The Qalawun complex has a round arch decorated in the spandrels with interlacing stripes of black and white marble. At the khanqah of Baybars al-Jashankir the portal is a round arch with cushion voussoir.
At the mosques of al-Maridani and Aqsunqur, pointed arches characterize the entrance recess. The mosques of Ulmas and Bashtak have a rectangular recess with dripping stalactites above the entrance bay. The mosque of Amir Husayn has a pointed arch with moldings radiating from a central point above the lintel and interlacing to form the voussoir of the arch. The northern portal of al-Nasir's mosque at the Citadel has a trilobed shallow recess. Eventually, the stalactite portal composed of a halfdome resting on stalactites predominates, and later is used exclusively.
Creswell traces its origins to Syria, Pl. This, however, is not a definitive argument, for many earlier buildings in Cairo that have not survived may have had this feature.
The vestibules are almost always cross-vaulted. The minaret of al-Maridani is the earliest surviving example of a new type of minaret with completely octagonal shaft and a top that is not a mabkhara, but a pavilion of eight columns, carrying above a crown of stalactites a pear-shaped bulb. This top is the standard for later Mamluk minarets, and the mabkhara top disappears in the second half of the fourteenth century.
In later minarets, the rectangular shaft is supplanted by an octagonal first story. DOMES Two types of dome profiles are used in the Bahri Mamluk period, those like Baybars al-Jashanklr's that curves near the base and are usually plain, and those like Sanjar's and Salar's that begin cylindrically and curve at a higher level and are often ribbed. Inscription bands carved in stucco decorate the drums of Bahri Mamluk domes.
In the domes' interiors are two main types of transitional zones. The earlier type has several-tiered squinches alternating with several-tiered windows and niches; windows, squinches and niches all have the same profile. Later, pendentives are used, first in wood as at al-Nasir Muhammad's Citadel mosque, then in stone.
I , which has now gone. The incipient molded bull's eye is sketched in the stone around the rectangular window. This is forty years before the fulfillment of the 'idea' in the buildings of the Qalawaun period.
And the waxy-leaved capitals of the engaged colonettes forming the sides of the portal point toward the 'lotus' capitals of the fifteenth century e. One looks, too, at the ground plan of the Mosque of Malika Safiya Pi. II and wrongly ascribed to a sixteenth-century Ottoman governor, Da'ud Pasha and one wonders if it did have an octagonal fountain in the courtyard and if there were three grand sets of rounded steps originally.
Or one looks at PI. Because of Prisse we know there was a second dome and a liwan to the complex and the remains of a separate domed mausoleum slightly to the south with a set of three lights above a keel-arched mihrab similar to those in the aforementioned liwan.
Why are we given drawings of Andalusian textiles some misdated into the bargain? Why an Ottoman quiver and bow case of appliqued leather? Or a piece of paper applique design of the late Mughal period? There are seven plates devoted to the minbar at Qus and still others to the later minbars of al-Salih Tala'i and Qaysun while there are precious few examples of Mamluke ceramics and enameled glass.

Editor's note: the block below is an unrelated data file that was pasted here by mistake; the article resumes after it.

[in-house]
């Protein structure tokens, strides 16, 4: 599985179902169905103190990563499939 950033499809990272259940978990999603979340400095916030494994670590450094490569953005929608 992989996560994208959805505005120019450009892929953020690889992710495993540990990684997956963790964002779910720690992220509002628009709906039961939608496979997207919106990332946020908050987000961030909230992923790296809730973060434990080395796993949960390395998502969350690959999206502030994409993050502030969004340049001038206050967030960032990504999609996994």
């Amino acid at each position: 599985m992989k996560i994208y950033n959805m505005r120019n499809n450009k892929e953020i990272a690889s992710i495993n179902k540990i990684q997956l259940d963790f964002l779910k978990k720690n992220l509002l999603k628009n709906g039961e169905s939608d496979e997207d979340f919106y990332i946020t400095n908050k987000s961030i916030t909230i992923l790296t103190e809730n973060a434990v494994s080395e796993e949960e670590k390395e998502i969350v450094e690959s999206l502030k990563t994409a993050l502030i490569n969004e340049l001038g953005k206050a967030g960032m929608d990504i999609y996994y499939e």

And it is difficult to explain his comparative obsession with the decoration of the Burdayni Mosque, unless it was easier of access than other monuments. One wonders about the ten plates devoted to an eighteenth-century Maghribi Quran; was he under obligation IX Islamic Art in Cairo to the Cairene shaykh who owned it? Since all of these drawings are of superior quality and have proven useful to scholars working outside the distinct field of Egyptian Islamic art, would it be better to have excluded them?
If Prisse understood these as contributing to his two broad fields of endeavor, Egyptian Islamic architecture and architectural decoration, he left the relationships unexplained. And one must not forget that a dessinateur was determined to get the bulk of his material into print notwithstanding our modern niceties of categorization.
And publishers could and did add graphic work from other hands to enhance what they thought was the 'picturesque' quality of a work. Prisse found this out when he looked at the narrative sections provided by the Egyptologist James Augustus St. Thus, if the aforementioned reader and scholar is also interested in Iranian Islamic art and architecture, would they be better served if the etchings were excised? Enfin, Prisse was perhaps not well served by the publishing norms of his own day or by his manic drive to get his work before the public.
Other imperfections have been noted above, some of which have been corrected or made more felicitous in this edition. Google Scholar. Farmington Hill. Development of Construction techniques in the Mamluks Domes of Cairo. Construction and Reconstruction. Delgado Cepeda, eds. Fucecchio Florence: Kim Williams Books. G IECK. Engineering Formulas. McGraw Hill Professional. Thesis, University of Heidelberg.These are charac- terized, like the ninth-century pottery of Iraq and Nishapur, by their splashed and mottled overrun glazes.
There are also several beautiful wooden grills. The residences occupied the heart of the new imperial city into which the Caliph al-Mu c izz made his triumphal entry in The Coptic church in particular became an arena for nationalist feeling, for the Copts had good reason to be proud of the leading role Egypt had played in shaping early Christianity.
Afterwards, masons were content with repetitive geometric or floral patterns, such as those seen on the domes of Qansuh Abu Sacid , al- c Adil Tumanbay , Khayrbak , and Qanibay The minarets of Sultan al-Nasir Muhammad at the Citadel. Minaret of al-Ghuri.